Using screening practitioners as navigators in the Bowel Scope Screening Programme: a feasibility study
AbstractBackground: The Bowel Scope Screening (BSS) programme in England invites people aged 55 for a once only flexible sigmoidoscopy. Participation is generally low (43%) which limits its ability to reduce colorectal cancer incidence and mortality. Previous research has identified many barriers to receiving BSS. We aimed to assess the feasibility of using screening practitioner led patient navigation (PN) calls to provide BSS non-attenders with practical and emotional support to overcome barriers and facilitate attendance. Methods: Individuals invited to attend BSS at South Tyneside District Hospital (STDH), UK, were sent a study invitation alongside their standard BSS invitation letter (n=1050). Consenting individuals were randomised to one of two groups: usual care or PN. Only those in the PN group who then failed to attend their BSS appointment were eligible to receive a PN call. Screening practitioners were asked to feedback on their role in the study. Findings: Our study recruitment was substantially lower than expected (14.6% vs. 40%). Of the 153 people who consented to take part in the study, only 22 were eligible for PN. Due to various practical difficulties e.g. unanswered/declined calls (n=13), only 2 participants received PN: one rebooked and attended a BSS appointment and one was not eligible for BSS. Discussion: The opt-in recruitment process was necessary to obtain the phone numbers of BSS non-attenders, but was not a feasible approach. Future research will investigate alternative routes to identifying and contacting BSS non-attenders (e.g. through primary care) so that the impact of PN itself be evaluated.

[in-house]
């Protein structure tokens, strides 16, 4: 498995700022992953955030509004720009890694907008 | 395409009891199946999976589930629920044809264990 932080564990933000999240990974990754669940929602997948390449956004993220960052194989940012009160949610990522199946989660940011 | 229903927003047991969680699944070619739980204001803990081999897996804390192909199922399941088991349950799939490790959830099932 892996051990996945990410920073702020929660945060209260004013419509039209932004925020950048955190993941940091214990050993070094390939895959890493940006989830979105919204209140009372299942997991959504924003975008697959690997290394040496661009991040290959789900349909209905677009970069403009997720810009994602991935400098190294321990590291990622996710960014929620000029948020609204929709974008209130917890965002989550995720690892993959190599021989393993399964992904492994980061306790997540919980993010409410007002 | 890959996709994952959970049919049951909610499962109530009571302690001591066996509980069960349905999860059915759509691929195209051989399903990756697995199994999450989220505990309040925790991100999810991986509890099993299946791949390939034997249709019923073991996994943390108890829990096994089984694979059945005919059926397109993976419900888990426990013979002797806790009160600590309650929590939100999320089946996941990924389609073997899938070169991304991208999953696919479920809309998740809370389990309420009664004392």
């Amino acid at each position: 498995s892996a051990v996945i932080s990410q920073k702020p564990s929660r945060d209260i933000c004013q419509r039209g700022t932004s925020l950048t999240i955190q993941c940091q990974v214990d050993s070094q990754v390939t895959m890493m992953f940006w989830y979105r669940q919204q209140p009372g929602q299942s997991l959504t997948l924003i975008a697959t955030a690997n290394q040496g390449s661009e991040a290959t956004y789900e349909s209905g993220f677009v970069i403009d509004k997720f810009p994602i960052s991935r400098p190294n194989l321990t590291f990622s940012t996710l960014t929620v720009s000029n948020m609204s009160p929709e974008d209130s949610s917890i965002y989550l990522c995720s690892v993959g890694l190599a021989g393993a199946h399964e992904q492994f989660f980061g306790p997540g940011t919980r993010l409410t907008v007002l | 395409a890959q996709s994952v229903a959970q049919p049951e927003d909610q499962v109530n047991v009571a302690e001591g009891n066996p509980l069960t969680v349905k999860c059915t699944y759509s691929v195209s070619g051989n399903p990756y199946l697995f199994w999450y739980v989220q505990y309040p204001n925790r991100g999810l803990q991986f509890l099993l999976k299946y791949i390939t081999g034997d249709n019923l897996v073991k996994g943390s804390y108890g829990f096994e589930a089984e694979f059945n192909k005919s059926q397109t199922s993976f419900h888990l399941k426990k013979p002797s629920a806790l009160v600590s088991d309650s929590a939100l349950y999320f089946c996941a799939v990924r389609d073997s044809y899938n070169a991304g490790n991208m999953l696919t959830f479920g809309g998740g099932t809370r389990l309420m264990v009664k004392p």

Copyright (c) 2017 L. McGregor, H. Skrobanski, C. Rees, H. Miller, S. Morris, L. Berkman, C. von Wagner
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